A psychotherapy session is a conversation between you and the therapist. It is a conversation where you can share anything about your life, without being told to be different from what you are. It is a space where you are not pushed into being a particular kind of person, but rather, a space where you can be as you are.
The therapist does not give you advice about what to do with your life, or solutions to your problems. The therapist listens to you fully and intensely, endeavouring to experience with you your feelings, as you describe them. He then offers his thoughts in response, based on his understanding of the situation, which in turn is shaped by his studies and his personal journey in life. There emerges a deeper understanding of the experiences being discussed, and greater openness to them in all their depth.
One may see that there is a reason life has brought us to painful experiences – anxiety, sorrow, anger – in short, to suffering. When accepted and understood, suffering shows a path forward that is marked by a way of being that is, in a unique way for every person, more rooted in an inner peace, more sensitive to others, and more alive to a sense of purpose in life. This is an inner journey that unfolds afresh every moment, and yet is a slow and long one.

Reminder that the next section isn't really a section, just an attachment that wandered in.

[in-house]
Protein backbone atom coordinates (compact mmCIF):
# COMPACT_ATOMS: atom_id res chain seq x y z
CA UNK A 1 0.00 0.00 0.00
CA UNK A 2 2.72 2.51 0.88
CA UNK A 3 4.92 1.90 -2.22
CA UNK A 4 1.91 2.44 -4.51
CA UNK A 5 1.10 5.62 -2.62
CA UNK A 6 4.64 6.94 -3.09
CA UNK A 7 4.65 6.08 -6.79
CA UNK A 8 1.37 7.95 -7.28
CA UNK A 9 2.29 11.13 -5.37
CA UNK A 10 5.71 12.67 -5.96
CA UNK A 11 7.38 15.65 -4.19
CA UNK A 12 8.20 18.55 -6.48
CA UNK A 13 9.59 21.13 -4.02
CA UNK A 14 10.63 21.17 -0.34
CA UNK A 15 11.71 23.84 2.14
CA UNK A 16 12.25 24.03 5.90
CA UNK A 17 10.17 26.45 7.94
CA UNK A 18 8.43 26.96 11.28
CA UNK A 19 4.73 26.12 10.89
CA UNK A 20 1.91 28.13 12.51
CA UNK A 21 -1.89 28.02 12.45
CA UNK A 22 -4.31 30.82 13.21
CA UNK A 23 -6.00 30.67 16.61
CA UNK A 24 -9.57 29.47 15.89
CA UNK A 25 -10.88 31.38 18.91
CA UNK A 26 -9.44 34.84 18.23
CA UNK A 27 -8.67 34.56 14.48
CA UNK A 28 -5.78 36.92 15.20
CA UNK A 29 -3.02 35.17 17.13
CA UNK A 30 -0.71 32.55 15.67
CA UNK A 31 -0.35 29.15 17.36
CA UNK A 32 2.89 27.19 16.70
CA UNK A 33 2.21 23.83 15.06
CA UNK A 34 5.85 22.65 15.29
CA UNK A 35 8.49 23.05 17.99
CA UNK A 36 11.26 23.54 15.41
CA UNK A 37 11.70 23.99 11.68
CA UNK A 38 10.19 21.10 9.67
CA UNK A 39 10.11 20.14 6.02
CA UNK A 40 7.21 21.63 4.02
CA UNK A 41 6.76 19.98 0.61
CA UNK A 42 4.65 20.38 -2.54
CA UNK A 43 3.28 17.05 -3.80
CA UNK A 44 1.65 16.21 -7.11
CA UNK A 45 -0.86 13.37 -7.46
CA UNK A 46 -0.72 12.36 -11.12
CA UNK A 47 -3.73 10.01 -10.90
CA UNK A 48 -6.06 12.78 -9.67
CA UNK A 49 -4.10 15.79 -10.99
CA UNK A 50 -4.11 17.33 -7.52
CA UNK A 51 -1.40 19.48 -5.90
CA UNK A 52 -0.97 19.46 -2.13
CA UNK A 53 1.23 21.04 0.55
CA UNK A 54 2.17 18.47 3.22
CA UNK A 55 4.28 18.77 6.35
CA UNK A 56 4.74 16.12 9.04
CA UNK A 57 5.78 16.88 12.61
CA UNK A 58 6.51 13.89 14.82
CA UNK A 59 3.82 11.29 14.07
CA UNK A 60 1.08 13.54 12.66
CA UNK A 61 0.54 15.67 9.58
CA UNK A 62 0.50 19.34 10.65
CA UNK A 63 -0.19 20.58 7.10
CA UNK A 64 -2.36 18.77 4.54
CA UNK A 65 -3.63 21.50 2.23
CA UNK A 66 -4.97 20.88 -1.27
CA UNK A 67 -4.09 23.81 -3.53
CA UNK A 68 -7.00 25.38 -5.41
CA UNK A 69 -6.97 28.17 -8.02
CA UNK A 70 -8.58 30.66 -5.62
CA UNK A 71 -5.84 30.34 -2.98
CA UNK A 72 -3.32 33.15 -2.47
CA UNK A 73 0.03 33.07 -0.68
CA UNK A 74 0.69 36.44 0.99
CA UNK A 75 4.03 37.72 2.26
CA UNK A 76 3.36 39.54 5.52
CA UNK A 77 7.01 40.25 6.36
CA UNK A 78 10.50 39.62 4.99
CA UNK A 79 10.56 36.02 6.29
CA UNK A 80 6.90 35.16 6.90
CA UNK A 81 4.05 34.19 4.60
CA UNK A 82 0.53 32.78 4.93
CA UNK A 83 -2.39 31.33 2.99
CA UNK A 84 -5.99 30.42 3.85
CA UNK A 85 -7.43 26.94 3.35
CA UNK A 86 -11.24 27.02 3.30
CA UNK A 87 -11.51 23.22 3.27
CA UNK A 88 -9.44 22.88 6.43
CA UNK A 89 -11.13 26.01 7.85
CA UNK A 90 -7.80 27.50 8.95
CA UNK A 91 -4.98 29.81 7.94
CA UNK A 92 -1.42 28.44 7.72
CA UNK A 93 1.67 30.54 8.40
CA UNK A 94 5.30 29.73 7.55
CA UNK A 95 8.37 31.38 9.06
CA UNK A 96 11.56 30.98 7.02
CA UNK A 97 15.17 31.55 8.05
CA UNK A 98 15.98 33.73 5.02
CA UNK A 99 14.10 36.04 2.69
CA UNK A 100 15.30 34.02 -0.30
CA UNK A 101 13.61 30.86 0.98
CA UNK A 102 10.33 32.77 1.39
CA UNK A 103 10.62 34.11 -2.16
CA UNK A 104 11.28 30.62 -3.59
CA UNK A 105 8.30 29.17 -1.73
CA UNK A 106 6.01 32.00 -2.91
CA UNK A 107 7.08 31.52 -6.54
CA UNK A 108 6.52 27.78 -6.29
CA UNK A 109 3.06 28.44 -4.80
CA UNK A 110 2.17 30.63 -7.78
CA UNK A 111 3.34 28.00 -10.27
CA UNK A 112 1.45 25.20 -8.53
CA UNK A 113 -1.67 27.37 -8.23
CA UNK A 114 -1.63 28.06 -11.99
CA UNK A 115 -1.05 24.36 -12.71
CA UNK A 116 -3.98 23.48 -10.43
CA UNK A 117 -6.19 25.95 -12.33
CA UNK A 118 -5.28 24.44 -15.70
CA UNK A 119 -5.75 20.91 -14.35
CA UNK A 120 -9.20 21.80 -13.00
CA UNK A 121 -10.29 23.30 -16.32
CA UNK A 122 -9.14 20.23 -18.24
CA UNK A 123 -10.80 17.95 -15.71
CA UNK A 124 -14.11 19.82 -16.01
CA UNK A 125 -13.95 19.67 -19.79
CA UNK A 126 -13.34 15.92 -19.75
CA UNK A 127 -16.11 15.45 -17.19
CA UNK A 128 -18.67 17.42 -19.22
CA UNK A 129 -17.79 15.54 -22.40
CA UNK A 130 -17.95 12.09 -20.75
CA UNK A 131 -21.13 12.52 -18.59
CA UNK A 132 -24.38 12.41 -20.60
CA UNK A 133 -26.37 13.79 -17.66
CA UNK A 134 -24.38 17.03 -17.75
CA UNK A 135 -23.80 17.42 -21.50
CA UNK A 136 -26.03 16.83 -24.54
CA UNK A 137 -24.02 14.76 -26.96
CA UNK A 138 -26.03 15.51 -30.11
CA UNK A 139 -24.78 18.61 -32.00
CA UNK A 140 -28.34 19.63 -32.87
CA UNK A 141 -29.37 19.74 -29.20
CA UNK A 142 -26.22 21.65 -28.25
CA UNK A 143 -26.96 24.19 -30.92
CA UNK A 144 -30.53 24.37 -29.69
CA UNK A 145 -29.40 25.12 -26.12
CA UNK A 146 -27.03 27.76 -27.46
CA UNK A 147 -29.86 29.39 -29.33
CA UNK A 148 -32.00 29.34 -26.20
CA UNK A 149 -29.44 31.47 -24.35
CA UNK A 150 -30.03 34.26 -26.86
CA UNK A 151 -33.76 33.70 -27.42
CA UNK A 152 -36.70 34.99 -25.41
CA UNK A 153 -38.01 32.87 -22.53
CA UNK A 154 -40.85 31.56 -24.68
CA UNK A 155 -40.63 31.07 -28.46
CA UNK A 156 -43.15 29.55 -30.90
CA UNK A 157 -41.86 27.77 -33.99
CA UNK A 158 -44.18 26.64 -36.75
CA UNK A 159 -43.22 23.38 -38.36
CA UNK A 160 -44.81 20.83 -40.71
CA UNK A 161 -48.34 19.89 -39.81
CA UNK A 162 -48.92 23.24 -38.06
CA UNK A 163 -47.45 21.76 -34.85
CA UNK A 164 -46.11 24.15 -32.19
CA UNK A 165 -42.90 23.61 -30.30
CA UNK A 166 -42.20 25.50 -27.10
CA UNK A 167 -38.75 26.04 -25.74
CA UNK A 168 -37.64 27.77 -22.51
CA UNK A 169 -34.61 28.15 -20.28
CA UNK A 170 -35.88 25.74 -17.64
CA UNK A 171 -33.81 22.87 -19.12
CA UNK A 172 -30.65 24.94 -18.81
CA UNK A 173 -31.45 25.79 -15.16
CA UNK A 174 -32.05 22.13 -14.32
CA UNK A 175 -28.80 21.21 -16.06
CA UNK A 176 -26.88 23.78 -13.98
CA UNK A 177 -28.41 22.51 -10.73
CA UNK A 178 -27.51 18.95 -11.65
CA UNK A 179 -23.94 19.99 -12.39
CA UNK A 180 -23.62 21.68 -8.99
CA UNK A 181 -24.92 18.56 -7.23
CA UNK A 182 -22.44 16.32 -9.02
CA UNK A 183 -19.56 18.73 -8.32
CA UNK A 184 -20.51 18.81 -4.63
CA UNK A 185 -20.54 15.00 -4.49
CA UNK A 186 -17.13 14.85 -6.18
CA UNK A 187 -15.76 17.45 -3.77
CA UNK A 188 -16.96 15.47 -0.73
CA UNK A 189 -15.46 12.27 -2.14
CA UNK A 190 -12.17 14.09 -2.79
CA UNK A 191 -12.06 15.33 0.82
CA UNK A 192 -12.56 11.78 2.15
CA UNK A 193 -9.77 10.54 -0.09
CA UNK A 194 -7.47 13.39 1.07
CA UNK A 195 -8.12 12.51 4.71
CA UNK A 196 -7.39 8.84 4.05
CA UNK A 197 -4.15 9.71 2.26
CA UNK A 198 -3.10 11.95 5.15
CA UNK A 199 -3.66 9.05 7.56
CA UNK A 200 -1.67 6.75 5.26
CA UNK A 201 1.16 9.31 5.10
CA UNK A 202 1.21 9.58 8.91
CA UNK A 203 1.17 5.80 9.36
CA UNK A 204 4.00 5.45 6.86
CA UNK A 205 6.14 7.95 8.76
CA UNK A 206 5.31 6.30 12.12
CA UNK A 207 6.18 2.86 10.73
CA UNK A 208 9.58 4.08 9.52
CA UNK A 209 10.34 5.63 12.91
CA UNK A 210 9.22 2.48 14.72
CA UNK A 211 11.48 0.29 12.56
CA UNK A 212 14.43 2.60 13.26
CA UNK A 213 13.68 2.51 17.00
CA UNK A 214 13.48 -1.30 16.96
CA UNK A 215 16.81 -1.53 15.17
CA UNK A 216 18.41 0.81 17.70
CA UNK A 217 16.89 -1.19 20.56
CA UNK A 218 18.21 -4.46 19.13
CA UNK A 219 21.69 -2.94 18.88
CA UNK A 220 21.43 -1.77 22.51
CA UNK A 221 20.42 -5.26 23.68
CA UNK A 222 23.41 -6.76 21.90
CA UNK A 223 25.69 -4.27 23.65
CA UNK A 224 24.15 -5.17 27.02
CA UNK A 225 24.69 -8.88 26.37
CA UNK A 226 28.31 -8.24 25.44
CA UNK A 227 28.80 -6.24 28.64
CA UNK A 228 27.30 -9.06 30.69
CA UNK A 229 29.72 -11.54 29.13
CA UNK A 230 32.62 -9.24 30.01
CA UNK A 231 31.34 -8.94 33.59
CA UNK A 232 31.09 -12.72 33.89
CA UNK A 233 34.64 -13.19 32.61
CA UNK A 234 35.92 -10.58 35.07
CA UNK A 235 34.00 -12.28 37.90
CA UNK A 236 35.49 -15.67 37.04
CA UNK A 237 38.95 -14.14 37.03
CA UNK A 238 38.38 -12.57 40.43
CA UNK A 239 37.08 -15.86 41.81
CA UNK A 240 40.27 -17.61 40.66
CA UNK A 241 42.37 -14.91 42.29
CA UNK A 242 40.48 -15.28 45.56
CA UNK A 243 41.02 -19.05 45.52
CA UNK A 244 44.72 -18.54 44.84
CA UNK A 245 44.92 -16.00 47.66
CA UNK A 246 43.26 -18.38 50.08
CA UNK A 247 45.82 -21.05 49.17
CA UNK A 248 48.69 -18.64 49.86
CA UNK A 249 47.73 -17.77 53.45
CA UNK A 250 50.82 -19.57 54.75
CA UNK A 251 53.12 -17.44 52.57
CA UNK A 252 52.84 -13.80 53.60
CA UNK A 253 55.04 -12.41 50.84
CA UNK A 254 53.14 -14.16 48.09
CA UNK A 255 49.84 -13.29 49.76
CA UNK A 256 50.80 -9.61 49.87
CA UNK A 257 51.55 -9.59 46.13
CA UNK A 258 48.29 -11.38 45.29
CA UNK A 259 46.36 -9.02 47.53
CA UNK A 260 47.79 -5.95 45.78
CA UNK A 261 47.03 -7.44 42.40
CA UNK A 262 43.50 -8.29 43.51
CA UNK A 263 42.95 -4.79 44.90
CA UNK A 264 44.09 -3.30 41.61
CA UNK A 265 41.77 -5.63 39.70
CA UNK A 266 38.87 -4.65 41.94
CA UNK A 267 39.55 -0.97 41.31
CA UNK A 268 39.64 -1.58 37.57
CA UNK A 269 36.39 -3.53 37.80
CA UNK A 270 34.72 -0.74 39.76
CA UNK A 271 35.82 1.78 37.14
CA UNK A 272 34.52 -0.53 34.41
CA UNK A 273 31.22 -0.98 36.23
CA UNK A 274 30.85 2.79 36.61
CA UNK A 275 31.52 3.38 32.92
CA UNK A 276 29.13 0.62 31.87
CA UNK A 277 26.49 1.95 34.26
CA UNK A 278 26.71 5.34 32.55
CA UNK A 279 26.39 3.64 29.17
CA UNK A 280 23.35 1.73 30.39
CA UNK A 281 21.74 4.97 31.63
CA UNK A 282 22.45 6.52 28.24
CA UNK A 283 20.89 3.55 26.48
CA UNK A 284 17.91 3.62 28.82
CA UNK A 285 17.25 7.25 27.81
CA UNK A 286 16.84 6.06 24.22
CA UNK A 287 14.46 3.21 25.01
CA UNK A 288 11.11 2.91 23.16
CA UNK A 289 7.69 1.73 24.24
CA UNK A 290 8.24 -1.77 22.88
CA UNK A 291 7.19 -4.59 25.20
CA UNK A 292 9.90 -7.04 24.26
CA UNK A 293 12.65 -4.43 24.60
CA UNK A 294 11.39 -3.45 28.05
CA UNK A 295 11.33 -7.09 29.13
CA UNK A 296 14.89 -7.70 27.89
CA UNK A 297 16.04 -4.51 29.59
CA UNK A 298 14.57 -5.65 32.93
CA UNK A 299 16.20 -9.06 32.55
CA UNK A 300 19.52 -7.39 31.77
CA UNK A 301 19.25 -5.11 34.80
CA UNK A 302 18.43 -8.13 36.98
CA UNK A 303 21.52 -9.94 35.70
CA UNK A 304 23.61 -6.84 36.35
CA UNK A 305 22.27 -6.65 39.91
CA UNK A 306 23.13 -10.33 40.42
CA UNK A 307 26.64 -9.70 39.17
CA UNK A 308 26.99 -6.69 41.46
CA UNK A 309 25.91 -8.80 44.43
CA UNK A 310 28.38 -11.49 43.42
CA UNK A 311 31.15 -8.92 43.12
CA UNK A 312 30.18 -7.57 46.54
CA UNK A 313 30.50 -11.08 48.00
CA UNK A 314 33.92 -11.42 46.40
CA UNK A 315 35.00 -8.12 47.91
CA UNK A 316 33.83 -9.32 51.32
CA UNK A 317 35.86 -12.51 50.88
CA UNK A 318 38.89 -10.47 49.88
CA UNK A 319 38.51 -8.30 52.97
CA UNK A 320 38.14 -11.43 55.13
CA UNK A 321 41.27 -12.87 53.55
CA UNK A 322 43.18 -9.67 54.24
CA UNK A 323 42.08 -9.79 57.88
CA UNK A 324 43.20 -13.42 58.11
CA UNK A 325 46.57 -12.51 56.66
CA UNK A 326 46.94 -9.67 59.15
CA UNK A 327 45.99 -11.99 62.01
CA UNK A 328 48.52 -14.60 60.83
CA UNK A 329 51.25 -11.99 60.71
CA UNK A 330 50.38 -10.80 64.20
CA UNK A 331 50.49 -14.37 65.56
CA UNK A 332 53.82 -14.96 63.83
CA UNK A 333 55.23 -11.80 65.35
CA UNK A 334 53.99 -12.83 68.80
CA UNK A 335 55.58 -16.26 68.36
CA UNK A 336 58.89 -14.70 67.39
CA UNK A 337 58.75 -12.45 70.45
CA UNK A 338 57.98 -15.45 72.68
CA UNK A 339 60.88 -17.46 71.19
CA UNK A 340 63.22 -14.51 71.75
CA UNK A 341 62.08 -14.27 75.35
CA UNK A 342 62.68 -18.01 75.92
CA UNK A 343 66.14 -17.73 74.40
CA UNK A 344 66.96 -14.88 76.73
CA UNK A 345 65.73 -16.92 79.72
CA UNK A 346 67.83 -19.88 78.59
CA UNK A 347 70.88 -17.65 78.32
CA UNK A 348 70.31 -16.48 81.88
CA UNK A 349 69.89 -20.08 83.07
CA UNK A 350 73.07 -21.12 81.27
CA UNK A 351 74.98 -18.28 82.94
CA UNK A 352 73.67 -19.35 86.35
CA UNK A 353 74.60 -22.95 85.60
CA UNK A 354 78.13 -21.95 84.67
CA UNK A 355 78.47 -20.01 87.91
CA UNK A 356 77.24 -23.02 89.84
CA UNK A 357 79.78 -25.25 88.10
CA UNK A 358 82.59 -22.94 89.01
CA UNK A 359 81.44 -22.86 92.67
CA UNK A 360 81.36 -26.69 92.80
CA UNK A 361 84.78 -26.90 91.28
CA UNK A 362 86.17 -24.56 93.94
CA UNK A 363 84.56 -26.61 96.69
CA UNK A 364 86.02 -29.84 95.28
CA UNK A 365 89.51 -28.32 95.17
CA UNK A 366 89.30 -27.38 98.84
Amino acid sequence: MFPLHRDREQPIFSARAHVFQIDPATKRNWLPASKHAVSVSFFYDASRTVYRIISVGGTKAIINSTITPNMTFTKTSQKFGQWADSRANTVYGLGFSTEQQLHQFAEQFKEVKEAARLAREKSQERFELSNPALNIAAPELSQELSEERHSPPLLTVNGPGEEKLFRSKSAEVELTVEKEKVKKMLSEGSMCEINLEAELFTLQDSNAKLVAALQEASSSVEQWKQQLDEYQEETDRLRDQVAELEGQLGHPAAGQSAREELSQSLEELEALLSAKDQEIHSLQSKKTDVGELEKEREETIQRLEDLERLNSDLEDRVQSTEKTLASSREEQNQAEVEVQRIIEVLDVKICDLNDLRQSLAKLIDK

The relationship between the therapist and client is not hierarchical, but rather, one of two friends looking at the reality of life with sincerity and deep interest. The therapist is not an expert on your life, and you are free to tell him that you do not see things in the same way. A relationship of equality and mutual regard enhances the introspective power of the work. A relationship of dependence and hierarchy dissipates it.
A therapy session is usually one hour long. For the depth of the work, I prefer if patients see me twice a week, but do not consider that essential to the work.